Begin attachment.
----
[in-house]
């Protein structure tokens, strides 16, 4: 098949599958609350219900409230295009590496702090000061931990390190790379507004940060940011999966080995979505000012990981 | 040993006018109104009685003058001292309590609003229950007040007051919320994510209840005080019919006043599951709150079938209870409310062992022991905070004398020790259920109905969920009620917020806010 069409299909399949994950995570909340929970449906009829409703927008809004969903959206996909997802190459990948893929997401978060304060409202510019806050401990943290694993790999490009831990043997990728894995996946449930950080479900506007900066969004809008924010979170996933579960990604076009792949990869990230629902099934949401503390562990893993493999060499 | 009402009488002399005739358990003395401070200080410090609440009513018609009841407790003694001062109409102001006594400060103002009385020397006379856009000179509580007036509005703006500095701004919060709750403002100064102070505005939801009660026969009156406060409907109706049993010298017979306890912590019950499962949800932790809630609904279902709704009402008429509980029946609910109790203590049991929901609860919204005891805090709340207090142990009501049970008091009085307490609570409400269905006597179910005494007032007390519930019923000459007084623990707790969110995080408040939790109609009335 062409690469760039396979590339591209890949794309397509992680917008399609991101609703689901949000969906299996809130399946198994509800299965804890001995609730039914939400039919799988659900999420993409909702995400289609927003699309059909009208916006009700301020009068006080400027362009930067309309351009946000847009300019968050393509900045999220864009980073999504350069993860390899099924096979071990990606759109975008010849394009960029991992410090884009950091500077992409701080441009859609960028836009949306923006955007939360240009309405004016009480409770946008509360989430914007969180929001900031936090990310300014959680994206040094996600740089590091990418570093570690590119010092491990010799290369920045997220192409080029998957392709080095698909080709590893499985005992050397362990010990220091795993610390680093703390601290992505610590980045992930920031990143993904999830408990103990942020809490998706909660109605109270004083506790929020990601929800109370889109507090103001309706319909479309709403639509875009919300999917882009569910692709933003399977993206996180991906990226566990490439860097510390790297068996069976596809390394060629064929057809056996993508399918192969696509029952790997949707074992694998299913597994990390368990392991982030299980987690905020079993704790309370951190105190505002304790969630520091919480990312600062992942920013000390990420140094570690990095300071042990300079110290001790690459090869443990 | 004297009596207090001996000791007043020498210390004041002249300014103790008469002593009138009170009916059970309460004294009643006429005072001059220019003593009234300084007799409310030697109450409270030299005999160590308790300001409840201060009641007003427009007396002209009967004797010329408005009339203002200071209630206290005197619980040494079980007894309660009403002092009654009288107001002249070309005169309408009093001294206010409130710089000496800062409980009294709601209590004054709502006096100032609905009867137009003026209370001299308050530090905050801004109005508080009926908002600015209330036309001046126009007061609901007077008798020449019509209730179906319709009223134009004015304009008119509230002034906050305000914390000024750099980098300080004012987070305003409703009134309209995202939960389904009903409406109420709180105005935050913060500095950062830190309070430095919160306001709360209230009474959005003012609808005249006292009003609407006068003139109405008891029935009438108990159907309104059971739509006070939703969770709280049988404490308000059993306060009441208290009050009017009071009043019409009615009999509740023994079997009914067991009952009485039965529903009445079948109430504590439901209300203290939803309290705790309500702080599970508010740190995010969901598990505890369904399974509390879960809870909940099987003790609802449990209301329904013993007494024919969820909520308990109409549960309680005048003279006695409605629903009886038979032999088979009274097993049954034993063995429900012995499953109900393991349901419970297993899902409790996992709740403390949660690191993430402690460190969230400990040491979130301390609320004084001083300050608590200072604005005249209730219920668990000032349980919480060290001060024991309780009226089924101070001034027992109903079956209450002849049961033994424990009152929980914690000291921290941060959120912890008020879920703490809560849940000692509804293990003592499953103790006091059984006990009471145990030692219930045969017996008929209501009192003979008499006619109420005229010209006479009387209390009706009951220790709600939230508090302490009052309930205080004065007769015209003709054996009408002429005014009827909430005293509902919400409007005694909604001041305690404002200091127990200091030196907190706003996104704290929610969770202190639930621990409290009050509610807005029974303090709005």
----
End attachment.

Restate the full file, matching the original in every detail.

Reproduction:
[in-house]
């Protein structure tokens, strides 16, 4: 098949599958609350219900409230295009590496702090000061931990390190790379507004940060940011999966080995979505000012990981 | 040993006018109104009685003058001292309590609003229950007040007051919320994510209840005080019919006043599951709150079938209870409310062992022991905070004398020790259920109905969920009620917020806010 069409299909399949994950995570909340929970449906009829409703927008809004969903959206996909997802190459990948893929997401978060304060409202510019806050401990943290694993790999490009831990043997990728894995996946449930950080479900506007900066969004809008924010979170996933579960990604076009792949990869990230629902099934949401503390562990893993493999060499 | 009402009488002399005739358990003395401070200080410090609440009513018609009841407790003694001062109409102001006594400060103002009385020397006379856009000179509580007036509005703006500095701004919060709750403002100064102070505005939801009660026969009156406060409907109706049993010298017979306890912590019950499962949800932790809630609904279902709704009402008429509980029946609910109790203590049991929901609860919204005891805090709340207090142990009501049970008091009085307490609570409400269905006597179910005494007032007390519930019923000459007084623990707790969110995080408040939790109609009335 062409690469760039396979590339591209890949794309397509992680917008399609991101609703689901949000969906299996809130399946198994509800299965804890001995609730039914939400039919799988659900999420993409909702995400289609927003699309059909009208916006009700301020009068006080400027362009930067309309351009946000847009300019968050393509900045999220864009980073999504350069993860390899099924096979071990990606759109975008010849394009960029991992410090884009950091500077992409701080441009859609960028836009949306923006955007939360240009309405004016009480409770946008509360989430914007969180929001900031936090990310300014959680994206040094996600740089590091990418570093570690590119010092491990010799290369920045997220192409080029998957392709080095698909080709590893499985005992050397362990010990220091795993610390680093703390601290992505610590980045992930920031990143993904999830408990103990942020809490998706909660109605109270004083506790929020990601929800109370889109507090103001309706319909479309709403639509875009919300999917882009569910692709933003399977993206996180991906990226566990490439860097510390790297068996069976596809390394060629064929057809056996993508399918192969696509029952790997949707074992694998299913597994990390368990392991982030299980987690905020079993704790309370951190105190505002304790969630520091919480990312600062992942920013000390990420140094570690990095300071042990300079110290001790690459090869443990 | 004297009596207090001996000791007043020498210390004041002249300014103790008469002593009138009170009916059970309460004294009643006429005072001059220019003593009234300084007799409310030697109450409270030299005999160590308790300001409840201060009641007003427009007396002209009967004797010329408005009339203002200071209630206290005197619980040494079980007894309660009403002092009654009288107001002249070309005169309408009093001294206010409130710089000496800062409980009294709601209590004054709502006096100032609905009867137009003026209370001299308050530090905050801004109005508080009926908002600015209330036309001046126009007061609901007077008798020449019509209730179906319709009223134009004015304009008119509230002034906050305000914390000024750099980098300080004012987070305003409703009134309209995202939960389904009903409406109420709180105005935050913060500095950062830190309070430095919160306001709360209230009474959005003012609808005249006292009003609407006068003139109405008891029935009438108990159907309104059971739509006070939703969770709280049988404490308000059993306060009441208290009050009017009071009043019409009615009999509740023994079997009914067991009952009485039965529903009445079948109430504590439901209300203290939803309290705790309500702080599970508010740190995010969901598990505890369904399974509390879960809870909940099987003790609802449990209301329904013993007494024919969820909520308990109409549960309680005048003279006695409605629903009886038979032999088979009274097993049954034993063995429900012995499953109900393991349901419970297993899902409790996992709740403390949660690191993430402690460190969230400990040491979130301390609320004084001083300050608590200072604005005249209730219920668990000032349980919480060290001060024991309780009226089924101070001034027992109903079956209450002849049961033994424990009152929980914690000291921290941060959120912890008020879920703490809560849940000692509804293990003592499953103790006091059984006990009471145990030692219930045969017996008929209501009192003979008499006619109420005229010209006479009387209390009706009951220790709600939230508090302490009052309930205080004065007769015209003709054996009408002429005014009827909430005293509902919400409007005694909604001041305690404002200091127990200091030196907190706003996104704290929610969770202190639930621990409290009050509610807005029974303090709005």